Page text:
The Washington Wizards don't anticipate being a part of the NBA Draft Lottery for quite some time. Thus, the team is now thinking long-term with one of its most important players.
Nene, the big man from Brazil, was acquired by the Wizards at the trade deadline last season. In all likelihood, he will be kept out of two-a-day practices when Washington begins training camp at George Mason University this week, according to team President Ernie Grunfeld.
"We're going to be very cautious, and we're going to take it very slow with him and make sure that he's 100 percent when we put him out there full time," Grunfeld said at a media event Tuesday.
With Nene having turned 30 last month, the Wizards have to be somewhat concerned about his health since they have committed $52 million to him over the next four seasons. The Wizards are pleased with Nene's performance thus far. They will be even more pleased if he can be on the court for the bulk of the season. In a nutshell, Nene's greatest ability this season will be his availability.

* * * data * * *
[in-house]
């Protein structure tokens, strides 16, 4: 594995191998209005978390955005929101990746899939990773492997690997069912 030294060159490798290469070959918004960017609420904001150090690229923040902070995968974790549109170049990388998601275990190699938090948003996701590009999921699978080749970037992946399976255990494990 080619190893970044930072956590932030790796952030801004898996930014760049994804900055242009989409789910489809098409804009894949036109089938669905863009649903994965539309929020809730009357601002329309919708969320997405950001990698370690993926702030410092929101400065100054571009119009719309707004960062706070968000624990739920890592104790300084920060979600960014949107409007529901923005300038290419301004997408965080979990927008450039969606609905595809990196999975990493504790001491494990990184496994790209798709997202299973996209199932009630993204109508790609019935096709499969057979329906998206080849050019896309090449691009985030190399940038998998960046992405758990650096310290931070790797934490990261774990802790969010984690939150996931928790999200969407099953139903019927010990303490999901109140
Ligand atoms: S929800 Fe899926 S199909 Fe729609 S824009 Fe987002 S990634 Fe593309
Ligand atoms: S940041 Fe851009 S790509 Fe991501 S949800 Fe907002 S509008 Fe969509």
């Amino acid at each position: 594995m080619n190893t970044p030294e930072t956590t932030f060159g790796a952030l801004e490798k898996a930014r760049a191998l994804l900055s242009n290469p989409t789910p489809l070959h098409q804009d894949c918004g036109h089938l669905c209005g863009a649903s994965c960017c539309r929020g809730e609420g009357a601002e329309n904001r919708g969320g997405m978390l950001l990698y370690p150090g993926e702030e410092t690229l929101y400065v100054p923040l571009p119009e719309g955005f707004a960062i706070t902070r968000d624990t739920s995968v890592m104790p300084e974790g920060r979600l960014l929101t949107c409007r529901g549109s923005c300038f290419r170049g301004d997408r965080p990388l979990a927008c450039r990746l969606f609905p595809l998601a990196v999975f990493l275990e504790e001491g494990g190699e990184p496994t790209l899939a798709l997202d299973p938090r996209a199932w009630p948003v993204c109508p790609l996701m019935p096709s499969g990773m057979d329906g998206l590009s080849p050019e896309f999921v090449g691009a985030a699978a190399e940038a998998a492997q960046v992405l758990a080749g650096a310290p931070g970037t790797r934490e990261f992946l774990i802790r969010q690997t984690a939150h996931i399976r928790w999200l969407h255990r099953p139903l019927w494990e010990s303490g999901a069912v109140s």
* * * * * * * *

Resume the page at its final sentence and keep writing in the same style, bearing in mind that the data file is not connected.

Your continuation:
The Wizards' locker room gained a lot of stability late in the season due to the presence of Nene. He replaced the immature but talented JaVale McGee, who, along with forward Andray Blatche and guard Nick Young, was part a group that never played up to their full potential.
With John Wall, the former No. 1 overall draft pick entering his third season, the Wizards have really focused its efforts on building a more stable environment for the point guard.
Washington started that process with acquiring Nene, who averaged 14.5 points and 5.7 rebounds per game with the Wizards last year. In the off-season, they picked up veteran forward Emeka Okafor in a trade and used its first-round draft choice on highly touted guard Bradley Beal. The Wizards are hoping the combination will mean a return to the playoffs after four consecutive losing seasons.
During the London Olympics, Nene played for Brazil and aggravated the plantar fasciitis in his left foot. Grunfeld said he fully expects that Nene will be ready for the regular season, and playing it safe makes sense. "We have all the confidence in the world in him coming back and helping us, just like he did last year," Grunfeld said.